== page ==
Columbia University Libraries, Avery Architectural and Fine Arts Library
This collection was processed in 2010 by Shelley Hayreh, Archivist, Department of Drawings & Archives, Avery Architecture and Fine Arts Library, Columbia University.
2011-01-11 File created.
2019-05-20 EAD was imported spring 2019 as part of the ArchivesSpace Phase II migration.
History / Biographical Note
Max Gordon was born June 10, 1931 in Cape Town, South Africa. He received his architectural education at the University of Cambridge, the Architectural Association in London, and the graduate School of Design at Harvard University. At Harvard, Gordon studied Urban Design under Professor Jose Luis Sert and graduated with a Master of Architecture degree in 1956.
Gordon's professional practice began in New York working for Skidmore, Ownings and Merrill. In 1962, Gordon returned to England as a partner in the London based firm Chapman Taylor Partners. After ten years with Chapman Taylor, Gordon left to become a senior partner at The Louis de Soissons Partnership. He remained with Louis de Soissons until 1981 when the firm relocated its offices outside of London.
At that time, Gordon established his own practice in London, Max Gordon Associates. After only a few years, Gordon soon became an internationally sought-after designer of and consultant for exhibition spaces and art galleries. At the time of his death, a New York Times obituary described Gordon as "the architect of choice for museums, dealers' galleries and private collectors from Los Angeles, Chicago and New York to London, Madrid, Athens and Helsinki."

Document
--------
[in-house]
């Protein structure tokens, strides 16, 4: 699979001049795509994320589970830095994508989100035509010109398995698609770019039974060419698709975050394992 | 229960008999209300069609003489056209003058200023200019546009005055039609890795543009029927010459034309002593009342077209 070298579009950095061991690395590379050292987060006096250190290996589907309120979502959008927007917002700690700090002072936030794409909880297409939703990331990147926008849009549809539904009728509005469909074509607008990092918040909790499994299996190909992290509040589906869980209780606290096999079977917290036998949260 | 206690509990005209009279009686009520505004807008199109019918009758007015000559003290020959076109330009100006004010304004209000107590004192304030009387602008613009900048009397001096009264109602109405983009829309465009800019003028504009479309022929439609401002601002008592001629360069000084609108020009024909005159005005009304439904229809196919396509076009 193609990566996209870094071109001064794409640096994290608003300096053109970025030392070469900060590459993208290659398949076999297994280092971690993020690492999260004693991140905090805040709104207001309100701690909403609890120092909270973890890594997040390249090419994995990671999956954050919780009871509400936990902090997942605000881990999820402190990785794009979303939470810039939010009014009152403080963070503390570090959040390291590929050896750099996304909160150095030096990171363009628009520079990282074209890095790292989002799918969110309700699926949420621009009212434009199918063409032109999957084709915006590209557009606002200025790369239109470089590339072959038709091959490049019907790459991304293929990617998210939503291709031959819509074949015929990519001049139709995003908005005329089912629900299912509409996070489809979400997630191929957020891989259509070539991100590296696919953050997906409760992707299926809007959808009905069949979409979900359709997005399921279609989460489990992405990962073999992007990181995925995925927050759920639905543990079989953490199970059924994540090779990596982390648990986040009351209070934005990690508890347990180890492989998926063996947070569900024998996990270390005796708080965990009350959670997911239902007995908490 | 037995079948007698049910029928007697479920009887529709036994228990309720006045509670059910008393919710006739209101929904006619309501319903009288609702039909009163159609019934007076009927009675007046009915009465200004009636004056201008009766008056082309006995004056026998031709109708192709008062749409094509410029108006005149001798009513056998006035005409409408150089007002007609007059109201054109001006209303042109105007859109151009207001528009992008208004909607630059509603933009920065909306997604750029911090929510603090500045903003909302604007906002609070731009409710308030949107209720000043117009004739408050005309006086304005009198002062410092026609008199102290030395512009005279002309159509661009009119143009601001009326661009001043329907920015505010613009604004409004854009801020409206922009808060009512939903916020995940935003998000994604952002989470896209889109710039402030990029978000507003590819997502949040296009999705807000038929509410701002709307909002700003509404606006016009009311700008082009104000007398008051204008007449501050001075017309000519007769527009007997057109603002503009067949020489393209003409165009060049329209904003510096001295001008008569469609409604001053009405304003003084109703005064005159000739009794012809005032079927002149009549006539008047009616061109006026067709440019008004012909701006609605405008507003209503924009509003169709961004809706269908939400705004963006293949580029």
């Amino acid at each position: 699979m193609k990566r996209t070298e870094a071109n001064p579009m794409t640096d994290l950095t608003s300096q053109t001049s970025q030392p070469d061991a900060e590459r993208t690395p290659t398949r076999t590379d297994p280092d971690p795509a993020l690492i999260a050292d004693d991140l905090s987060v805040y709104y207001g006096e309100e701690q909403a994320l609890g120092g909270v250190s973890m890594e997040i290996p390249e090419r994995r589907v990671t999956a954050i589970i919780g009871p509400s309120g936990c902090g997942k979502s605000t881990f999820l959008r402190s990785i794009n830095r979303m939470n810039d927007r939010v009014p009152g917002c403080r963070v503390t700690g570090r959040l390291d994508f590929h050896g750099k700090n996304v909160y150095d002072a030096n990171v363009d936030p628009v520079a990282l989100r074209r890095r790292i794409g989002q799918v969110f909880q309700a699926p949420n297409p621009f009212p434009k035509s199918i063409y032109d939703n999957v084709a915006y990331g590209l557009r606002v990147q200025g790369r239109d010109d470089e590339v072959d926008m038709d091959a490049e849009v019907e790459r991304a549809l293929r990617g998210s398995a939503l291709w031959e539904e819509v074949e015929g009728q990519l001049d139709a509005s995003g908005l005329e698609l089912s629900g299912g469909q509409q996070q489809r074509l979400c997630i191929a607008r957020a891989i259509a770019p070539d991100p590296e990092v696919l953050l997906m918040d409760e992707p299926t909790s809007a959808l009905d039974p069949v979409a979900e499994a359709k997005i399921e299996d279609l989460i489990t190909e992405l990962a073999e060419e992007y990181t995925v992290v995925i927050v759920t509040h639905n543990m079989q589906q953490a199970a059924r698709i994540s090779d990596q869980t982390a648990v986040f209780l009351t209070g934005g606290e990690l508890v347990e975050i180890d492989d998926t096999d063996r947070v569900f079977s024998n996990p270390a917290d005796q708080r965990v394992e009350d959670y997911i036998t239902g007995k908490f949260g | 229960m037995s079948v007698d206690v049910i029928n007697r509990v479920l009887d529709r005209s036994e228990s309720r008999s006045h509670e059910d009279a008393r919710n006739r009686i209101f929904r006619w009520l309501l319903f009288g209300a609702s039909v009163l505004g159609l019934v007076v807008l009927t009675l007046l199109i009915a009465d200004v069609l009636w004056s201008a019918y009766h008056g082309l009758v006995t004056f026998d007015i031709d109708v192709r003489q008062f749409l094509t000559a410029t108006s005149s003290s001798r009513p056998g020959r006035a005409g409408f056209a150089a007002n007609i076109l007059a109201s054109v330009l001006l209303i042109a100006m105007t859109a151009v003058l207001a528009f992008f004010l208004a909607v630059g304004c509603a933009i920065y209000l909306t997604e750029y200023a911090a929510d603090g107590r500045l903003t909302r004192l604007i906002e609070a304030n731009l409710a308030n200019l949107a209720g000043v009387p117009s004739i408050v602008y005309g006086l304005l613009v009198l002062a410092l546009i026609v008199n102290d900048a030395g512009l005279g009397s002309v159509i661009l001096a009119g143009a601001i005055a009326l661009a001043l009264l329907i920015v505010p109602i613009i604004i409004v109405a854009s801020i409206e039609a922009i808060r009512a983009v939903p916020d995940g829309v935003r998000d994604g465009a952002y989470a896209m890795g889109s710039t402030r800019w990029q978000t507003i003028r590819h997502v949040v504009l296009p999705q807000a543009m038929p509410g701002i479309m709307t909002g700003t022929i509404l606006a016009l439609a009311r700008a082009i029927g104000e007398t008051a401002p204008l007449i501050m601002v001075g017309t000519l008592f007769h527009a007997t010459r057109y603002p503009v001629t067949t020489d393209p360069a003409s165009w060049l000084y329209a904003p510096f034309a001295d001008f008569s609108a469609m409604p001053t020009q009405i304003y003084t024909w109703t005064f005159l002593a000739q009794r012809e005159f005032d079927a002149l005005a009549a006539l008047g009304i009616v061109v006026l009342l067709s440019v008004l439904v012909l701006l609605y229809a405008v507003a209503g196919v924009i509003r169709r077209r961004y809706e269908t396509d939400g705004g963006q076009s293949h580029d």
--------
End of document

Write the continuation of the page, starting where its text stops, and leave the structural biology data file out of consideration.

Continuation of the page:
One of Gordon's breakthrough commissions was the Saatchi Gallery located at 98a Boundary Road in London. In 1984, Charles and Doris Saatchi approached Gordon about converting a former paint factory into an exhibition gallery for their contemporary art collection. Gordon converted an old industrial factory in St John's Wood into, as one critic at the time described as, "one of the most blissful spaces of its kind."
His most prominent commissions include, among others, Annely Juda Fine Art, Brooke-Alexander Gallery, Paula Cooper Gallery, James Corcoran Gallery, Fisher Landau Center, Koury-Wingate Gallery, Lorence-Monk Gallery, Luhring-Augustine Gallery, Maeght-Lelong Gallery, Marlborough Fine Art Galleries, and gallery space for the Centro d'Arte Reina Sophia. Gordon also did significant residential design work for clients such as artist Richard Serra, Joel Shapiro, and Jennifer Barlett, art collectors Asher Edelman and Lewis Manilow, and musician Brian Ferry. Gordon worked closely with architects Richard Goldsbrough and Richard Gluckman on many of these projects.
Alongside his work as an architect, Gordon was a member of the trustees' committee on architecture and design at the Museum of Modern Art and a member of its international council from 1978 to 1985. In London, he was a founding committee member of the Patrons of New Art at the Tate Gallery and a trustee of the Whitechapel Art Gallery Foundation.
Max Gordon died on August 24, 1990 in London.